Wrecks over 100 years old and archaeological objects found underwater are protected under the National Monuments (Amendment) Acts 1987 and 1994. Significant wrecks less that 100 years old can be designated by Underwater Heritage Order (UHO) on account of their historical, archaeological or artistic importance as is the case with the wreck of the RMS Lusitania lost off the Old Head of Kinsale in 1915. UHOs can also be used to designate areas of seabed or land covered by water to more clearly define and protect wreck sites and archaeological objects . https://www.archaeology.ie/underwater-archaeology
USS Ammen arrived in Queenstown (now Cobh) in the south of Ireland in July 1917. Queenstown was the centre for anti-submarine forces, on the Western Approaches, under the command of Admiral Lewis Bayley, Commander in Chief , Coast of Ireland. The Ammen commenced operations immediately.
Initially there was uncertainty as to the most effective use of destroyers. At first they were given patrol areas which they would scout, singly or in pairs. Any stray incoming merchantmen seen, were to be escorted to near their destinations. This was a most ineffective use of the force, as the chances of coming across, and destroying a lone submarine in the vastness of the Western Approaches was virtually nil.
By Summer 1917, under the urging of commanders such as Admiral Sims, Commander of US Naval Forces in Europe, the convoy system was initiated. Groups of merchantmen were escorted through the war zone by flanking destroyer screens. This had the dual effect of reducing the amount of targets for German u-boats, and allowing destroyers and sloops to attack the harassing submarines. The priorities of the destroyers were to:
Protect and escort Merchantmen.
Save the crews and passengers of torpedoed ships.
Anti-submarine patrols did continue also for the duration of the war, especially in the Irish Sea and close to the coast of France, where u-boats would try to sink merchantmen as the convoys dispersed. In 1918, any destroyer in the Irish Sea, which was not actively convoying, came under the orders of The Irish Sea Hunting Flotilla, under the command of Captain Gordon Campbell VC based in Holyhead, Wales. US destroyers were also used to patrol the west coast of Ireland to hunt suspected gun-running ships, for Irish Republicans.
The destroyers , initially, were ill-equipped to fight submerged submarines. When they arrived in Europe they were armed with guns and torpedoes. The only undersea weapons supplied were single hand-launched 50lb depth charges which were particularly ineffective. It was the later fitting of dual depth charge racks on the sterns of the ships, Thornycroft depth charge throwers, and Y shaped charge throwers that turned them into a dangerous force. These were capable of dropping and firing a continuous patterned barrage of 200lb, charges around a submarine's suspected position. Most of the retro-fitting of these armaments was done at Cammel Laird in Birkenhead, England.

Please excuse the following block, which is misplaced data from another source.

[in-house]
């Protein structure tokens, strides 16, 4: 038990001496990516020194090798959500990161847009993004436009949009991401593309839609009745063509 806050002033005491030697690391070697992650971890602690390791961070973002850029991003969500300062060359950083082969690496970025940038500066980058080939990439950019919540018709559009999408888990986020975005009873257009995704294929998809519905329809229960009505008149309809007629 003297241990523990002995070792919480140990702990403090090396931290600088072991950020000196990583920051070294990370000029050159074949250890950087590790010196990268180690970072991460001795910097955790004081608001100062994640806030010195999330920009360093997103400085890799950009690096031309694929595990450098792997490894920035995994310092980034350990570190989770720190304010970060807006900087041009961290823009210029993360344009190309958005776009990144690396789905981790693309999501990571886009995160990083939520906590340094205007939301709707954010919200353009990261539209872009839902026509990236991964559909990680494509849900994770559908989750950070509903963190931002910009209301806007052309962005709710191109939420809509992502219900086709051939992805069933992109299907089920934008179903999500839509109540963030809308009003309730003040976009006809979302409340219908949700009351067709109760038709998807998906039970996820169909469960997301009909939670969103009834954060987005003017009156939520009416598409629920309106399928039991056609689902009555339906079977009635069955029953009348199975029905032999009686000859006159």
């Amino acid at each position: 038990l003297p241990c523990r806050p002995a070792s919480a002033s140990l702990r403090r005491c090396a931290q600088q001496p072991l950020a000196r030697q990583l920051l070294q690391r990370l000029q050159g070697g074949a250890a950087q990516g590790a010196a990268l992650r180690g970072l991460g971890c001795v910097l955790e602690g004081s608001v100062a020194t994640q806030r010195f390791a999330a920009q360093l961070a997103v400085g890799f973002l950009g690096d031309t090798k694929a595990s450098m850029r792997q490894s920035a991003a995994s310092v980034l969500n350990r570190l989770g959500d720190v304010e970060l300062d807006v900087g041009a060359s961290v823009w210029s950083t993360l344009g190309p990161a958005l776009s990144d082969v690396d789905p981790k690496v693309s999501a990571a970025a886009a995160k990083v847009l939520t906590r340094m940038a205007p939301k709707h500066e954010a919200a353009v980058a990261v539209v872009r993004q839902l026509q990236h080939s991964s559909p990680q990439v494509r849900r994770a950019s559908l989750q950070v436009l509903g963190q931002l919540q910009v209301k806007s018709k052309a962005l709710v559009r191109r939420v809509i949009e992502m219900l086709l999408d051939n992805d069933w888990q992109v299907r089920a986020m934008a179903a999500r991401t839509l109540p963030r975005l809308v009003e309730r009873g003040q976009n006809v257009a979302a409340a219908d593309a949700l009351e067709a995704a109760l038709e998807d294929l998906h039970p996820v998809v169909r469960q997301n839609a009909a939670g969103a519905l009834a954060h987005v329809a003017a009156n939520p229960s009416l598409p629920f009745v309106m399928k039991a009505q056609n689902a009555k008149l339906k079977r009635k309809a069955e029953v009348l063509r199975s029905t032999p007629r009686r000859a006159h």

In the week of the 21st of July, 1917, USS Cushing, Sampson, Ammen, and USS Jarvis met and escorted three Russian Troopships to Brest.
On the week of the 27th of July, 1917 four ships containing valuable stores for the United States Army were met and safely escorted to their destination by USS Wilkes, Benham, Jarvis, Paulding, Ammen, and Perkins.
On the 3rd of September,1917, in pos 49.10N, 10.33W, USS Ammen sighted submarine on surface.
On the 5th of January, 1918, in pos, 51.22N,08.51W, USS Ammen sighted periscope of enemy submarine. Dropped depth charge.No result was seen.
On the 7th of January, 1918, Convoy OQ 31 sailed from Milford Haven. The escort consisted of destroyers USS Duncan, Ammen, Paulding, Trippe, Jarvis, and sloops HMS Zinnia and Tamarisk. Convoy dispersed on January 9th
On the 17th of January, 1918, USS Paulding and Ammen escorted SS New York from rendezvous SLK to Liverpool
On the 23rd of January, 1918, USS Ammen and Paulding escorted SS St Paul from position14.40N, 15.00W to Liverpool.
On the 5th of February, 1918, in pos 53.30N,04.55W, USS Ammen sighted enemy submarine on surface.
On the 20th of February, 1918, USS Ammen, escorted Oiler Suram from Queenstown to 50.30N, 12.00W.
On the 25th,Feb, 1918, in pos 53.01N,05.05W, USS Ammen sighted conning tower of submarine submerging.
On 14th Mar, 1918, in pos 51.34N, 08.26W, torpedo fired at USS Ammen which passed under her bow.
On the 24th of March, 1918, in pos 12 miles east of Codling Light Vessel, SS Trinidad was torpedoed and sunk. USS Ammen picked up one survivor on a raft and landed him at Queenstown.
On the 14th of May, 1918, in pos 11 miles SSE of Daunt Rock, USS Ammen dropped 14 depth charges on oil patch. No result was seen.
On the 5th of June, 1918, in pos 17 miles, 115degT, from Minehead, USS Ammen dropped 13 depth charges on oil wake. No result seen.
On the 25th of June, 1918, in pos 5 miles 168 deg from Daunt Light Vessel, USS Ammen sighted periscope of submarine and dropped 9 depth charges. No result was seen.
On the 17th of July, 1918, USS Beale, and Ammen escorted HMS Virginian from 15.00W to Avonmouth.
On 30th Juy 1918, in pos 51.28N, 06.40W, USS Ammen sighted periscope of enemy submarine. Dropped 13 depth charges, no result was observed
On the 03rd of August 1918, USS Stockton, Downes, Sampson, Cassin, and Ammen, escorted HMS Mauretania from 15.00W, to Liverpool.
On the 8th of October, 1918, USS Stockton, Davis, Ammen, Rowan, HMS Heather, and HMS Sir Bevis, escorted convoy HH71 to Brest, France.